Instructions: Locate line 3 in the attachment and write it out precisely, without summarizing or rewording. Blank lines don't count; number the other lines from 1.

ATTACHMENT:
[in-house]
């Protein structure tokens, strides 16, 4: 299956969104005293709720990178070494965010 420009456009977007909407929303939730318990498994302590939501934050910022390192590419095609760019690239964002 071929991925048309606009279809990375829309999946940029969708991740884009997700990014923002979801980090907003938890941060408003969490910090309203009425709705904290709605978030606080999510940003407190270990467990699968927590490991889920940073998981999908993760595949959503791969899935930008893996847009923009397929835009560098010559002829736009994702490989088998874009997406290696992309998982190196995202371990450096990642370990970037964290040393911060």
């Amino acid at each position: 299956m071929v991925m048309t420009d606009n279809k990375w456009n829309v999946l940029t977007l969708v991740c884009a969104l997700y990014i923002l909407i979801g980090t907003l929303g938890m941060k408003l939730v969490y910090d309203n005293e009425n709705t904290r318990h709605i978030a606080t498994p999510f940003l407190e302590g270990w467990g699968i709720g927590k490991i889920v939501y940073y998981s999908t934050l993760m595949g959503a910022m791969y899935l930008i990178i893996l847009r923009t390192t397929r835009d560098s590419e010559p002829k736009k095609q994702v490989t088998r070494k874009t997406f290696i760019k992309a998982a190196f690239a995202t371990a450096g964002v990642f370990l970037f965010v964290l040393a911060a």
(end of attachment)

């Amino acid at each position: 299956m071929v991925m048309t420009d606009n279809k990375w456009n829309v999946l940029t977007l969708v991740c884009a969104l997700y990014i923002l909407i979801g980090t907003l929303g938890m941060k408003l939730v969490y910090d309203n005293e009425n709705t904290r318990h709605i978030a606080t498994p999510f940003l407190e302590g270990w467990g699968i709720g927590k490991i889920v939501y940073y998981s999908t934050l993760m595949g959503a910022m791969y899935l930008i990178i893996l847009r923009t390192t397929r835009d560098s590419e010559p002829k736009k095609q994702v490989t088998r070494k874009t997406f290696i760019k992309a998982a190196f690239a995202t371990a450096g964002v990642f370990l970037f965010v964290l040393a911060a």